One of the earliest stars of League Football died on this day (12th June) in 1902. Jimmy Ross, who was a major figure for almost three seasons with Manchester City and had competed in every season of League football since the League was established in 1888, died with an illness described as “an acute skin disease and a raging fever.”

Ross was one of the Preston ‘Invincibles’ in 1888-89 and also scored 7 (sometimes reported as 8) against Hyde in the famous FA Cup record breaking game (read more on that game here: https://gjfootballarchive.com/2021/02/22/hyde-v-preston-a-record-breaking-day/ ).

At the time of his death Ross was a Manchester City player. His last first team appearance was appropriately against Preston North End in the First Round of the F.A. Cup in January 1902.  

City helped his mother, whom he was looking after at the time of his death, financially.  They also arranged the funeral and he was buried at Southern Cemetery (according to newspaper reports of the time he was buried in a grave that contained another City player – Bride – who had died a couple of years earlier). Several City players/personalities carried the coffin, including Billy Meredith.

More can be read on Ross’ life here:

https://gjfootballarchive.com/?p=1799

On This Day: Manchester’s First Major Trophy Success

On this day in 1904 (23 April) Manchester found its first major trophy success. The captain and goalscorer was the great Billy Meredith. Last year, following the purchase of the oldest surviving FA Cup by Sheikh Mansour (to loan to the National Football Museum) I helped Manchester City with the story of the cup and its significance to Manchester. They’ve produced a video telling the story and it can be viewed here:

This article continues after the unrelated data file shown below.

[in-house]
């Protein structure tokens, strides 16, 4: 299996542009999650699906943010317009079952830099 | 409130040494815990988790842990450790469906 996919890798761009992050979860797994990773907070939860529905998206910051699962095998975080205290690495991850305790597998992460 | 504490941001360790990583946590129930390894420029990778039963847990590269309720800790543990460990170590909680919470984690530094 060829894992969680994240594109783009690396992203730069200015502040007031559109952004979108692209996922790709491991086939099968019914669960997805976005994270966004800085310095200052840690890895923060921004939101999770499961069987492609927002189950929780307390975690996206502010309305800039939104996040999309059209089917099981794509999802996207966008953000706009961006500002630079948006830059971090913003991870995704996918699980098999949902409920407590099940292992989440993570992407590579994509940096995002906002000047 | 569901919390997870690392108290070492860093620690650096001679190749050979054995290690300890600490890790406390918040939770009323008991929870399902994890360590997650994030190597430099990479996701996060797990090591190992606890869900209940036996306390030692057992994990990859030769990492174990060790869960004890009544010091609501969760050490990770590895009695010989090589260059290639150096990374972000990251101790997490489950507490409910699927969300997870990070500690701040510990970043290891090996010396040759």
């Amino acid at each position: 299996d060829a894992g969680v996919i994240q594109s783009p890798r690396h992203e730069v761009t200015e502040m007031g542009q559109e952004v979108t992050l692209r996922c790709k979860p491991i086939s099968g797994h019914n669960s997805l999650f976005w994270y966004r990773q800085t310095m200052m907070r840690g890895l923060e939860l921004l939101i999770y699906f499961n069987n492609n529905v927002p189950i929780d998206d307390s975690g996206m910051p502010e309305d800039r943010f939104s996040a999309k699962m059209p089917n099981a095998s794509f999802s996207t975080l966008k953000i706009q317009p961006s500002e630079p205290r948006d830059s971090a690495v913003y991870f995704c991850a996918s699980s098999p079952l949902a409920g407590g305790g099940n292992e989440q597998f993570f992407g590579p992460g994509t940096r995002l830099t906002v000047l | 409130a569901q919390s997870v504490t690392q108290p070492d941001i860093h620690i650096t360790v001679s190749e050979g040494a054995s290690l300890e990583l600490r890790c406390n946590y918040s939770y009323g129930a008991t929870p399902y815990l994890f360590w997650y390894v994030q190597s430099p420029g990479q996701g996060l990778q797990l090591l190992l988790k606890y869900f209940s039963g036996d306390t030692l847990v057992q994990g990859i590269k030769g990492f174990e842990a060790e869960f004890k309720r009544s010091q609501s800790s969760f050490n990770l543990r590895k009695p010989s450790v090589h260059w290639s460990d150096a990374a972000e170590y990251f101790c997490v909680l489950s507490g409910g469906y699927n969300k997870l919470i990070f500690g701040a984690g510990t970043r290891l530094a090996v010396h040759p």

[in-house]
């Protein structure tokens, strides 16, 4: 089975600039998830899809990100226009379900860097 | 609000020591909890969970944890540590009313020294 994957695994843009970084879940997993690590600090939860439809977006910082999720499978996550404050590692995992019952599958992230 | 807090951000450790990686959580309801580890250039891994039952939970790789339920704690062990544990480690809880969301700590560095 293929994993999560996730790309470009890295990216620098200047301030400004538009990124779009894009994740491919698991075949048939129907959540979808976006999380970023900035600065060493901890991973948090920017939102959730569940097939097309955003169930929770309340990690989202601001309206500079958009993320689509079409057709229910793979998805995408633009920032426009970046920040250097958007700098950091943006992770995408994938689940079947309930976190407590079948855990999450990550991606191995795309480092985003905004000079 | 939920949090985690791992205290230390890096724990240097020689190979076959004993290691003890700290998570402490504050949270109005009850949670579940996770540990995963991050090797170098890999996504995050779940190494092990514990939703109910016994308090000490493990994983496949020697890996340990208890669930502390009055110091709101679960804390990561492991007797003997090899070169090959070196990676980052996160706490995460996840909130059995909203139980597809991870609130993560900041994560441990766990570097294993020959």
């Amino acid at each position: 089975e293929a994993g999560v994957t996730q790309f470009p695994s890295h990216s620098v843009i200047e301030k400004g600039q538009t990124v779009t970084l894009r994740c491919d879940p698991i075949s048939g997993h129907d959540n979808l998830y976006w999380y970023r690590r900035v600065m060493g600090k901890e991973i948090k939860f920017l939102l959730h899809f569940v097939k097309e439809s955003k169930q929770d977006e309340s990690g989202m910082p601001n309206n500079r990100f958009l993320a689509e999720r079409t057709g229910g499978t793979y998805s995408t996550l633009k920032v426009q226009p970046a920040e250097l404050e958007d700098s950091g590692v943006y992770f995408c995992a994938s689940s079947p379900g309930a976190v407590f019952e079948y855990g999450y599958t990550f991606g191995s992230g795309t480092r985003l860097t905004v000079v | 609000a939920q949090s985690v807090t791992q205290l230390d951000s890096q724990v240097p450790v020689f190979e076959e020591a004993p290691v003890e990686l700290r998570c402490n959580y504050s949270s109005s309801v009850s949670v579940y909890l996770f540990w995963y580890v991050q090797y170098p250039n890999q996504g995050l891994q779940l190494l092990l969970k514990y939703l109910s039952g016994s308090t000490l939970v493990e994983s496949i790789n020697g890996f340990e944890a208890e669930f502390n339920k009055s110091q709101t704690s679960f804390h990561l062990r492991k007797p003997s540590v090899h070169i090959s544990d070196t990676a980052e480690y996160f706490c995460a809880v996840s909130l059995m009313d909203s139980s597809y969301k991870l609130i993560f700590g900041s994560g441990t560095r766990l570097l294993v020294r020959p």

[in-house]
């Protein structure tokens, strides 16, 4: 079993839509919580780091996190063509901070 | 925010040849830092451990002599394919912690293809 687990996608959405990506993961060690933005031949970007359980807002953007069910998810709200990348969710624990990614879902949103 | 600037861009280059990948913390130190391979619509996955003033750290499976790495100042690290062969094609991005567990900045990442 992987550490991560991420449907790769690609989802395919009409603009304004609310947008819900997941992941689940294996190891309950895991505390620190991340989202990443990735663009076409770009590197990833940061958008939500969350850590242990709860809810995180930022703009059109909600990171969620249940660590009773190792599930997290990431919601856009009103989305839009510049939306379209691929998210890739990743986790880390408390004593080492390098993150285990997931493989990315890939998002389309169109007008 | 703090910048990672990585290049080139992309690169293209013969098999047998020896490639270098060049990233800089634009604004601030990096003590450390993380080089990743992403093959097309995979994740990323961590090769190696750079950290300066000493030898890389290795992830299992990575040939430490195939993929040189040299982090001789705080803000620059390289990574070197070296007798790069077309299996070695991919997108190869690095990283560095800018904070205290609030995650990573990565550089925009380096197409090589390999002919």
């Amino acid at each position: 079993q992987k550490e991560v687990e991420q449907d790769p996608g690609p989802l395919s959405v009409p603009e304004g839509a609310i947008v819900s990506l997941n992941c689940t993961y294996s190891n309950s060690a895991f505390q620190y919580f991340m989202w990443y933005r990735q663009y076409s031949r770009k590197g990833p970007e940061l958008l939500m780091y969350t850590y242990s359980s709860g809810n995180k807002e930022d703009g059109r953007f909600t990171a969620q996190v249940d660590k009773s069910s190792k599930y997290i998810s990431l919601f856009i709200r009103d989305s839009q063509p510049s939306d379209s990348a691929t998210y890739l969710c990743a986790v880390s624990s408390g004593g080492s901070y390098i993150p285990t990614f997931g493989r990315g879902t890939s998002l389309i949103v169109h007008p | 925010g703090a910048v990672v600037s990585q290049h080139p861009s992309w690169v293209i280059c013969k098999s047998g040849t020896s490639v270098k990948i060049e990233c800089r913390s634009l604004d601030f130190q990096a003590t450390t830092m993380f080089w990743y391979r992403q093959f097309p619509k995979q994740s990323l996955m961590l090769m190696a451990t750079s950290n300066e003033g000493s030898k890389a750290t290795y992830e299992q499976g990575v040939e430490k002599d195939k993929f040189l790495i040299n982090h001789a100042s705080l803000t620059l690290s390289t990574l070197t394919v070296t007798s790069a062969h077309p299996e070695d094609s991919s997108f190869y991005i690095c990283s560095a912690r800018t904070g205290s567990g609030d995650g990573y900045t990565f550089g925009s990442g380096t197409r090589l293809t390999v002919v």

https://www.mancity.com/citytv/mens/manchesters-first-trophy-1904-fa-cup-documentary-63745781

For more on the significance of this FA Cup trophy check out the category 1903-04 in the drop down list below.

Historic Name That Ground – Week 21 Answer

On Monday I asked if you could name this ground. I said: ‘I know it’s a tough one BUT… there’s a reason I’ve chosen this week to post this image plus eagle-eyed visitors to this site may notice that I have actually used part of this image before in connection with another story. So where is it?’ The answer is…

Manchester City’s old Hyde Road ground. So did you work out why I’ve posted the image this week and what the previous story I’d used part of this image for was in connection with? Well this equivalent week in 1920 saw the stand featured being built. This is the only known surviving photo of Hyde Road’s temporary Main Stand built in the week following the Hyde Road fire.

The Main Stand was destroyed on the night of the November 6 by fire and, after attempts to move to United’s Old Trafford failed as a result of United demanding an exorbitant rent. For the full story of this see this chapter of Manchester A Football History (available with the rest of the book as a download for subscribers):

Manchester A Football History part 13

City didn’t think the rent was fair (neither did the media – again see that chapter of Manchester A Football History) and so they decided to soldier on at Hyde Road. A new stand – the one seen from the back here – was constructed using wood.

So, what about the previous story part of the image was used for? That was a piece about Billy Meredith returning to City in July 1921. Meredith is the player on the far right and this photo was taken to show him back at Manchester City.